Living in Tonga is like living in another time. I came from a place where I can track the location of my bus/train in real-time on my 4G LTE iPhone to a place completely removed from that kind of technology. AT&T won’t unlock my phone, so I don’t have a phone here yet. Not that it would matter, anyway, because there are no bus stops in Tonga to track. I asked my co-worker how I can know which bus to take. She said, “You can’t.” We laughed.
It’s a really simple system. Everyone just waits for a bus to drive by and waves it down. If it goes the way you want it to, then stay put. If it doesn’t, then yell, “Tu’u atu hena!” (Stop here!), pay your fare (whatever change you have- it can be anything up to $1 TOP), and hop off. It’s perfect, because eventually, I will be dropped off right in front of my destination.
We’re on island time here, so there’s no rush to get anywhere. If Boston were on an island, maybe the T wouldn’t be so bad. Actually, Tonga’s no-system bus system has been far more reliable than Boston’s MBTA, which acts like it’s trying when it’s really not. People only get angry at the system when the system fails them. The buses here set the expectations low, so I am never disappointed. It also helps that the buses play fun island music so that it’s impossible to sit and brood.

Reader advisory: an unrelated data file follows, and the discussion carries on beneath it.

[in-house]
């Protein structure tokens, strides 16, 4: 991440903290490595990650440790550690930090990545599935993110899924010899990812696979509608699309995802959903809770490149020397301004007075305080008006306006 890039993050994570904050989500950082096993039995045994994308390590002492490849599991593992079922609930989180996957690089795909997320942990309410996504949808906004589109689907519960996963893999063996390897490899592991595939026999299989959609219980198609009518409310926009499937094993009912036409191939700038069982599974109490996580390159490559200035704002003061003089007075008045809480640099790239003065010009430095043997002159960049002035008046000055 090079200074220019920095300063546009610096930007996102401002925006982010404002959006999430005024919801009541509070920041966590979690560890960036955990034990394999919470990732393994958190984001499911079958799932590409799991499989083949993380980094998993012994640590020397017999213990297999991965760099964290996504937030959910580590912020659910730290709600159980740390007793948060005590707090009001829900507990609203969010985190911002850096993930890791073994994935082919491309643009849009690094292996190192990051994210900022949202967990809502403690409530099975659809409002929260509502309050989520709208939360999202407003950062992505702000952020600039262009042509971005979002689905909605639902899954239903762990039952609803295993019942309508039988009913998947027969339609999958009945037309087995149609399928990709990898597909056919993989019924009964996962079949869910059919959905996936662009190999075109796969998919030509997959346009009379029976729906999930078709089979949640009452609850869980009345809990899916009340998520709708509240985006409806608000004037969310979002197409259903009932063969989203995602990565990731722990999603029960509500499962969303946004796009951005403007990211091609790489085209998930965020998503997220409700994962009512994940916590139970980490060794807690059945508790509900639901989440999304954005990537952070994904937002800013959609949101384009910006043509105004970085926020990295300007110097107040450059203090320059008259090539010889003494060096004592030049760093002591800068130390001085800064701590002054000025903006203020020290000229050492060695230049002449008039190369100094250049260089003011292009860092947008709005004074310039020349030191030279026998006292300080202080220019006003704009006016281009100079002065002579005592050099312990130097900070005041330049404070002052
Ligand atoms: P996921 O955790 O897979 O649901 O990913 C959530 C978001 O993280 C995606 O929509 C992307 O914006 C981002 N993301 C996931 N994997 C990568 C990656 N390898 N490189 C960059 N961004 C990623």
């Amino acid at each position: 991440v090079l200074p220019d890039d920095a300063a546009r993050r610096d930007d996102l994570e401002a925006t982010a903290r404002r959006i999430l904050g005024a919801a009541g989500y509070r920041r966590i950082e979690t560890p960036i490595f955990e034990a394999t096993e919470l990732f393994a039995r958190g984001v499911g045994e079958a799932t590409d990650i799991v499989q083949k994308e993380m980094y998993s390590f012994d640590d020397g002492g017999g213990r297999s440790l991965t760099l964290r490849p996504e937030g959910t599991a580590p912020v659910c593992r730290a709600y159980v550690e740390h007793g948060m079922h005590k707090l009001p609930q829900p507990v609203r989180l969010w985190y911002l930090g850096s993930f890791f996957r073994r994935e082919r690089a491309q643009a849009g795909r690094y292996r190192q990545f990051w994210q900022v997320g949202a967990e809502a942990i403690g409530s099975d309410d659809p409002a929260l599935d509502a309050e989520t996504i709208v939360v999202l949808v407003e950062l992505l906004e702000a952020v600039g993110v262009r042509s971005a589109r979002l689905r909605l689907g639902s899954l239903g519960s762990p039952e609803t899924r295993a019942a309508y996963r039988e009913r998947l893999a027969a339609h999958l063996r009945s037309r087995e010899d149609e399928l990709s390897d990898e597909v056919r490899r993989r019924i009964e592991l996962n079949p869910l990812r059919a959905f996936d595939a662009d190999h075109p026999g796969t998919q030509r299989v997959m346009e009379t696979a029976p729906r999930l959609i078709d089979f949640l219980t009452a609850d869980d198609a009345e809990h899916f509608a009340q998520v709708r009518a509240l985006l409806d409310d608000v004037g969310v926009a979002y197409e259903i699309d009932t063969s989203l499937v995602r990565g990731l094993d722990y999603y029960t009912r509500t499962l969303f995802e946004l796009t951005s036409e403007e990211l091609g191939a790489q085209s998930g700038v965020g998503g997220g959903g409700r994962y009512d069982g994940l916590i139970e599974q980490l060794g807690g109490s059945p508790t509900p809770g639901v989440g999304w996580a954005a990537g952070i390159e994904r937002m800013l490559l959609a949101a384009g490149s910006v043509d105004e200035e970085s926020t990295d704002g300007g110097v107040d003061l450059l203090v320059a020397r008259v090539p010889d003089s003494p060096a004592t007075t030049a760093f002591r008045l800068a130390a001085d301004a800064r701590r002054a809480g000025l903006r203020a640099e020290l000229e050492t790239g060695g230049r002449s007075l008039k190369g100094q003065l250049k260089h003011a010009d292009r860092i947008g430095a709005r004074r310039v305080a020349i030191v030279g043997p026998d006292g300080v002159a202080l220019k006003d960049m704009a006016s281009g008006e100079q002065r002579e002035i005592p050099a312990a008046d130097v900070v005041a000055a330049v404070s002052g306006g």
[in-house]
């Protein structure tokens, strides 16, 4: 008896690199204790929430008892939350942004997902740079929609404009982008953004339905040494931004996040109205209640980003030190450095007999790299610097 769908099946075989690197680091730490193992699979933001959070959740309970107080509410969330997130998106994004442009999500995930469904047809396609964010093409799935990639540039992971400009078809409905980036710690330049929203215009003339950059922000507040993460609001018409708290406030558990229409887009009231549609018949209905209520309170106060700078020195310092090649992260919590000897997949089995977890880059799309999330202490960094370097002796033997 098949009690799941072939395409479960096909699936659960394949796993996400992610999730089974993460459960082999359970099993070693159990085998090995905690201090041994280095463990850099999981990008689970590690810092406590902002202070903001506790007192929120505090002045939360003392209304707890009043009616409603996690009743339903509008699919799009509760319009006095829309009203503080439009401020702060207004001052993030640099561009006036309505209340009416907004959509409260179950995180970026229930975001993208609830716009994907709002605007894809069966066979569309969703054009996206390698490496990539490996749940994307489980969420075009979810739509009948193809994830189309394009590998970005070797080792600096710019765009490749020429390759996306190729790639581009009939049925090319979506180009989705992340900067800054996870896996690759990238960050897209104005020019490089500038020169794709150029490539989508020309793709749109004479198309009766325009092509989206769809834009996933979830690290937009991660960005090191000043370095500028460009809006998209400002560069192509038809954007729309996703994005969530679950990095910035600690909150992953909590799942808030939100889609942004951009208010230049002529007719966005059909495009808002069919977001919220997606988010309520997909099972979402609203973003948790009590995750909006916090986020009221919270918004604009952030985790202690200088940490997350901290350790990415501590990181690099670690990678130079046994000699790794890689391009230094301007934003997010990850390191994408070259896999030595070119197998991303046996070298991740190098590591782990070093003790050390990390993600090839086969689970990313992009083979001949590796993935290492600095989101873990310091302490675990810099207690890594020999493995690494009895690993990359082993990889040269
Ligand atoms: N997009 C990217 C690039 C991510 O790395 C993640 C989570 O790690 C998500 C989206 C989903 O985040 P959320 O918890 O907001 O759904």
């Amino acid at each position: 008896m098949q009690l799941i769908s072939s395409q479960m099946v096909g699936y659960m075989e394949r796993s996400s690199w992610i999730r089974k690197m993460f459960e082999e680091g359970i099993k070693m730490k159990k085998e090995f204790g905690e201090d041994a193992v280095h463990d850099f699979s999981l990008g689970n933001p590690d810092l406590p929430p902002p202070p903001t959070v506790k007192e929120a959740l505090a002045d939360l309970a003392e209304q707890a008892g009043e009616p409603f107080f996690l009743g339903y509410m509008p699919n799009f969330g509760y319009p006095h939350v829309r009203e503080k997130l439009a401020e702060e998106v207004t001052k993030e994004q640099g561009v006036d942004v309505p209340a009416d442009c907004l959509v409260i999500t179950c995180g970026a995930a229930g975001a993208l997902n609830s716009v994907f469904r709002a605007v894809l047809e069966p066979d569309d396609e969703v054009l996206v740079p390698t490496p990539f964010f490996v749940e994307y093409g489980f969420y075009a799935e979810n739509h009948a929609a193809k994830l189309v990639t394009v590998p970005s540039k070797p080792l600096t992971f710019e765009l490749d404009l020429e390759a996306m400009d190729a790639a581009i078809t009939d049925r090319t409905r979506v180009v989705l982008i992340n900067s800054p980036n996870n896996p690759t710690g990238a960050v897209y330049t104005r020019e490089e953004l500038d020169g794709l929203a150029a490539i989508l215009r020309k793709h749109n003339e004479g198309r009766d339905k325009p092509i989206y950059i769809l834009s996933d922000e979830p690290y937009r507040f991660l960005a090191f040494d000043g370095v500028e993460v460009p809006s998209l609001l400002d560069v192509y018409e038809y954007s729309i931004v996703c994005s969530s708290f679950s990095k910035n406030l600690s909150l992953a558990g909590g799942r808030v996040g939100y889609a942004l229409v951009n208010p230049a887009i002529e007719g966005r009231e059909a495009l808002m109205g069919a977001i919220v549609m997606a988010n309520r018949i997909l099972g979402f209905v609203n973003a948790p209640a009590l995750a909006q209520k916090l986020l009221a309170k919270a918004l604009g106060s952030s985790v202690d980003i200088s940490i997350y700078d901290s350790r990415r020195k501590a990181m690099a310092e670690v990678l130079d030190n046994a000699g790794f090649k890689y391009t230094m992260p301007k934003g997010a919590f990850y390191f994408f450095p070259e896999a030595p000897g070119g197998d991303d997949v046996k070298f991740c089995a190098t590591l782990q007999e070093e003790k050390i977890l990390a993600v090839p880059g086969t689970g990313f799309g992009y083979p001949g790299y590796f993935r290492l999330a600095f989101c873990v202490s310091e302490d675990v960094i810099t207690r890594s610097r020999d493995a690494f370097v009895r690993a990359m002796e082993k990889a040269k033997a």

As I write this, I’m sitting in Friends Café, a palangi favorite. The wall facing the sidewalk is non-existent, and my friend Debra just poked her head in and we had a long conversation about the bus system. So between this paragraph and the last, she taught me a few more things about the bus system. I’ve decided that the bus system here is incredibly representative of Tongan culture. In the States, if there was no official fare, moreover no repercussions for not paying (not even guilt), the system would go broke. Here, the buses are privately owned, and Tongans don’t work during the week of mourning. So if there’s a death in that family, the commuters are out of luck. For the general populace, the priorities rank: church, family, work.
On these buses, you only pay what you can afford to pay. In a nation where 90% of the population is Christian, it is almost a moral imperative to give. Actually, the driver doesn’t even expect to be paid. In fact, when I get off the bus, I have to tap the driver’s shoulder in order to get his attention so I can pay. I drop the 1 pa’anga into his palm. He doesn’t check or count the amount. Instead, he smiles and mumbles, “Malo ‘aupito.”
3 things I’m thankful for:
1. Internet access
2. Island time
3. Clean water